Trivial concerns threaten big decisions on Europe’s future

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The EU’s top leaders meet this month for the last European Council of the year. How decisive they manage to be could make the difference between a summit that would rank among some of the most consequential — or a massive wasted opportunity.

Consider the unresolved decisions that have been piling up. Whether to make good on the promise to finance Ukraine with €50bn over four years, half a year after it was made. Whether to open formal EU membership negotiations with Ukraine and possibly other candidate countries. Whether finally to sign off on a trade deal with South America’s Mercosur bloc. Whether to adopt proposed new common rules for national public finances, as well as midterm revisions to the EU’s seven-year budget.

Contrary to appearances, what has been holding up these decisions is not that they are deeply controversial. Everyone understands that they are necessary or would bring momentous benefits to the EU and its relations with the rest of the world. Instead, what they have in common is that they have all been impeded by much more trivial concerns. 

It is not good enough to blame the delays on the obstructionism of Viktor Orbán’s Hungary. It is true that Orbán is holding up the Ukraine decisions to extract advantages — in particular, a release of EU funds held back due to his undermining of his country’s rule of law. But, as in earlier big decisions, there is a limit to how far others will let him delay them. Already there is talk in national finance ministries of circumventing Budapest by funding Ukraine “at 26” as a possible if not preferred option.

Just as big a problem has been the European Commission’s bundling of Ukraine support with other top-ups to its budget from member states. As for Ukraine’s accession talks, some are tempted to string things out for a few months in a misguided belief this would make Kyiv reform faster.

The hold-ups range beyond the Ukraine questions. The shape of the fiscal rules has long been largely clear. The remaining technical details finance ministries are fighting over will make next to no difference to the EU’s economic prospects. The Mercosur deal, meanwhile, is being held up by narrow sectoral interests and overzealous environmental demands. That’s unsurprising — and in a narrow sense even legitimate — but these interests are nowhere near enough to justify scuppering the deal. The budget revisions, too, are over trivial numbers.

In all these cases, the EU remains hamstrung by the narcissism of small differences. But we are well past the point where holding out for one more marginal concession, haggling over technical details or gathering more knowledge is of much help. On all these issues, the political decisions just have to be made.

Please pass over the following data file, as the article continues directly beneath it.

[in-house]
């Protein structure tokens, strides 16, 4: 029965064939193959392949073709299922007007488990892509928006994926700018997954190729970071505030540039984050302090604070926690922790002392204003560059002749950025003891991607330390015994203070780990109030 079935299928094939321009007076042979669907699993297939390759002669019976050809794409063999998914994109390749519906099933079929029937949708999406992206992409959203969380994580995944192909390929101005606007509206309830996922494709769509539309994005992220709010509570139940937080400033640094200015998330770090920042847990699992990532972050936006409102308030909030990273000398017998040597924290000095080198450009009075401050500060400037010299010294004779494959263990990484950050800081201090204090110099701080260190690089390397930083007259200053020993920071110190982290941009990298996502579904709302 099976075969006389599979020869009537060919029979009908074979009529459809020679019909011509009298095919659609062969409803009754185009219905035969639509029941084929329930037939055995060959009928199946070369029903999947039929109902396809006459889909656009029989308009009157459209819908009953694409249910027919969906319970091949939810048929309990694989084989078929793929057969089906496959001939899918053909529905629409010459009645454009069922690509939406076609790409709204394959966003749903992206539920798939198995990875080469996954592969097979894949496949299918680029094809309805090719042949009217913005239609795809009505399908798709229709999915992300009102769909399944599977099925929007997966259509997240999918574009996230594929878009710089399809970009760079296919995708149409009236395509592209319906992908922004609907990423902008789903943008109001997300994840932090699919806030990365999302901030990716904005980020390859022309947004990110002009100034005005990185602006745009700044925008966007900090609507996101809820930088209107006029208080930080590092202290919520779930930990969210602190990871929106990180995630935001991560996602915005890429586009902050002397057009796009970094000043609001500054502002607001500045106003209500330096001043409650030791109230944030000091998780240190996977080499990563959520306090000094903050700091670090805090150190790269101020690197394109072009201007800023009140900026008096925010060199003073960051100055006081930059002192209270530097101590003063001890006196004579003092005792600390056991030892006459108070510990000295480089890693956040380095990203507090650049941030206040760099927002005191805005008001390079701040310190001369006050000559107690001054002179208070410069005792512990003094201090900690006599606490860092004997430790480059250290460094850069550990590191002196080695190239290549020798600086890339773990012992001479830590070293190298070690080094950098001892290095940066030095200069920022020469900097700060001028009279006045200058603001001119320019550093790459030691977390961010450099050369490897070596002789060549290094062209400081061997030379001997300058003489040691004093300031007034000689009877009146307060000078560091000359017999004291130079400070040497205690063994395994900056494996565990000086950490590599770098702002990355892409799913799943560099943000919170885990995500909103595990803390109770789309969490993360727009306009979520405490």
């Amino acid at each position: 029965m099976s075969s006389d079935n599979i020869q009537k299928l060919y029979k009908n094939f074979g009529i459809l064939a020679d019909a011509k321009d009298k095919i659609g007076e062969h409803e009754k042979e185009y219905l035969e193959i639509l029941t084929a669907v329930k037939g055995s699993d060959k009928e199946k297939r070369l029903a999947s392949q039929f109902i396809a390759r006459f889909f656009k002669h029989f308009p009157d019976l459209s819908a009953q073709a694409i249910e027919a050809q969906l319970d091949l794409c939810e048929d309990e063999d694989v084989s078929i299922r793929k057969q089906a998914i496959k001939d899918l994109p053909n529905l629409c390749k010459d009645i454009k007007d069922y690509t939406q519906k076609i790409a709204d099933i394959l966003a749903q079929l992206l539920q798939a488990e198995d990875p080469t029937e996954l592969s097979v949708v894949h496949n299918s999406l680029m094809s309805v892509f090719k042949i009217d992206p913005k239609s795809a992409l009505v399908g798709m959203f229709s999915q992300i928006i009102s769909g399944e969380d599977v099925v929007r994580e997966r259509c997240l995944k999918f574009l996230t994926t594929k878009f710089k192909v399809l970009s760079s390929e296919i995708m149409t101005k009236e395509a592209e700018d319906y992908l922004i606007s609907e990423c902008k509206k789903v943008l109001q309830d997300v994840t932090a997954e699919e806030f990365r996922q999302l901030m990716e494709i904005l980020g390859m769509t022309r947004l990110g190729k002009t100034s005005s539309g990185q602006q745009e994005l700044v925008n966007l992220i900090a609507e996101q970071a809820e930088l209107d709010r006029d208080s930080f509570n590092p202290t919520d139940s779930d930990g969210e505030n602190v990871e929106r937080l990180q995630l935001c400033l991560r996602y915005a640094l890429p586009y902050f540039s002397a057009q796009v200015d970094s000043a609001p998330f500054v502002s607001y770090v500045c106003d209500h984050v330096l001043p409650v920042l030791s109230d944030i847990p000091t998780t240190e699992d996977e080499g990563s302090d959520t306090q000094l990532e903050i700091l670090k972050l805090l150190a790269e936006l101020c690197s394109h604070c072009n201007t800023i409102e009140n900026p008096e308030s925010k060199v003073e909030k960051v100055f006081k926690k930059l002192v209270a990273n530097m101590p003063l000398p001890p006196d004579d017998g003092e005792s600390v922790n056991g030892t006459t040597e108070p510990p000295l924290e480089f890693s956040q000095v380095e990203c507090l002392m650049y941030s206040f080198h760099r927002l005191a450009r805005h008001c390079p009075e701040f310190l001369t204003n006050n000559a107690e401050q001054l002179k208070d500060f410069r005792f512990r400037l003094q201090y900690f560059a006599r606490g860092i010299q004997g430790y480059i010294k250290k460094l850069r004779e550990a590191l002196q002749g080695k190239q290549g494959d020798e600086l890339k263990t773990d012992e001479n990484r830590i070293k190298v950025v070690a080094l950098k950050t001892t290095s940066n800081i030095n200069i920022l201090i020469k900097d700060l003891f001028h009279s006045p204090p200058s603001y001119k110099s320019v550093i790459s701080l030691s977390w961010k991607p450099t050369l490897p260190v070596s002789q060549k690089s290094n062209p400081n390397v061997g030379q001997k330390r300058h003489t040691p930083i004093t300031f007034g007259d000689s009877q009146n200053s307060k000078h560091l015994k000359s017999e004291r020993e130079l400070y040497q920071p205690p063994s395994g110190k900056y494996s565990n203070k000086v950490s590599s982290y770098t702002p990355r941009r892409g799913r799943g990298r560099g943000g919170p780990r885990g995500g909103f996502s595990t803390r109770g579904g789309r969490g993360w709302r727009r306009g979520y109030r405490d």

Doing so would make this into one of those summits that take the European project into a new chapter: setting Ukraine on a firmer western course, creating the world’s largest free trade area and establishing a predictable framework for securing the big investments needed in defence, decarbonisation and digital modernisation. No one is presenting an alternative political course: the failure of political will this month would simply be a massive exercise of kicking the can down the road.

The longer it takes the EU to decide things that should just be wrapped up, the more the genuinely hard deliberations will be delayed.

They include a full, good-faith and sustained engagement with how to ready the bloc for enlargement. A tentative debate earlier this year on deep reforms of EU decision-making and European institutions has, for the moment, fizzled out (which also means it has become unlinked from the decision on advancing accession talks).

They include, too, the shape of the EU’s next seven-year budget, and how to make it fit for an age of economic insecurity and geopolitical tension. It is clear that very large common investment projects have to be carried out — in energy, for example, and in stronger transport and infrastructure links with neighbouring countries — while protecting the integrity of the single market and dealing with enlargement. That requires a bigger, fundamentally reshaped budget, to satisfy the interests of both net contributors and recipients.

Dealing with such challenges must no longer be displaced by second- or third-order interests. One solution is to take more decisions by majority, as some propose. But that is an inferior substitute for statecraft that builds broader agreement. Next week, leaders have a chance to show they can deliver it.